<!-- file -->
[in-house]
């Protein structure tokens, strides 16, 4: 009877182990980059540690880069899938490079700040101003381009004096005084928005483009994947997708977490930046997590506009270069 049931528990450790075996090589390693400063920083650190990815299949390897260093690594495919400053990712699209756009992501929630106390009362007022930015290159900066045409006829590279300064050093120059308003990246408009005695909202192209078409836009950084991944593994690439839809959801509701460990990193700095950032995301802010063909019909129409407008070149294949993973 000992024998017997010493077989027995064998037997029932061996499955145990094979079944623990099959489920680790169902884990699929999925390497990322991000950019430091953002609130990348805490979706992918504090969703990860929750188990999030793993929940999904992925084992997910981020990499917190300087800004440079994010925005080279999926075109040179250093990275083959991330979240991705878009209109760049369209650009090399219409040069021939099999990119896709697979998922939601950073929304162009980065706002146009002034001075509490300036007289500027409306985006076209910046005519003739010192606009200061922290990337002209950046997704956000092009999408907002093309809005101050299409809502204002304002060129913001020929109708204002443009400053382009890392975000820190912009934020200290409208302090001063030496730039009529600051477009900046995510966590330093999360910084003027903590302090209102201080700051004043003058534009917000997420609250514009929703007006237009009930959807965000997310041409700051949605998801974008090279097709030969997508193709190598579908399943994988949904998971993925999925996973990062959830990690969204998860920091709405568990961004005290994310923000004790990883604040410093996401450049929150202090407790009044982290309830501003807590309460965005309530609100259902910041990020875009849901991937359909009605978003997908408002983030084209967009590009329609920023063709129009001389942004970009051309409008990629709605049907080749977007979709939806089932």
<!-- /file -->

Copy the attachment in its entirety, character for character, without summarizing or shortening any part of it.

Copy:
[in-house]
């Protein structure tokens, strides 16, 4: 009877182990980059540690880069899938490079700040101003381009004096005084928005483009994947997708977490930046997590506009270069 049931528990450790075996090589390693400063920083650190990815299949390897260093690594495919400053990712699209756009992501929630106390009362007022930015290159900066045409006829590279300064050093120059308003990246408009005695909202192209078409836009950084991944593994690439839809959801509701460990990193700095950032995301802010063909019909129409407008070149294949993973 000992024998017997010493077989027995064998037997029932061996499955145990094979079944623990099959489920680790169902884990699929999925390497990322991000950019430091953002609130990348805490979706992918504090969703990860929750188990999030793993929940999904992925084992997910981020990499917190300087800004440079994010925005080279999926075109040179250093990275083959991330979240991705878009209109760049369209650009090399219409040069021939099999990119896709697979998922939601950073929304162009980065706002146009002034001075509490300036007289500027409306985006076209910046005519003739010192606009200061922290990337002209950046997704956000092009999408907002093309809005101050299409809502204002304002060129913001020929109708204002443009400053382009890392975000820190912009934020200290409208302090001063030496730039009529600051477009900046995510966590330093999360910084003027903590302090209102201080700051004043003058534009917000997420609250514009929703007006237009009930959807965000997310041409700051949605998801974008090279097709030969997508193709190598579908399943994988949904998971993925999925996973990062959830990690969204998860920091709405568990961004005290994310923000004790990883604040410093996401450049929150202090407790009044982290309830501003807590309460965005309530609100259902910041990020875009849901991937359909009605978003997908408002983030084209967009590009329609920023063709129009001389942004970009051309409008990629709605049907080749977007979709939806089932």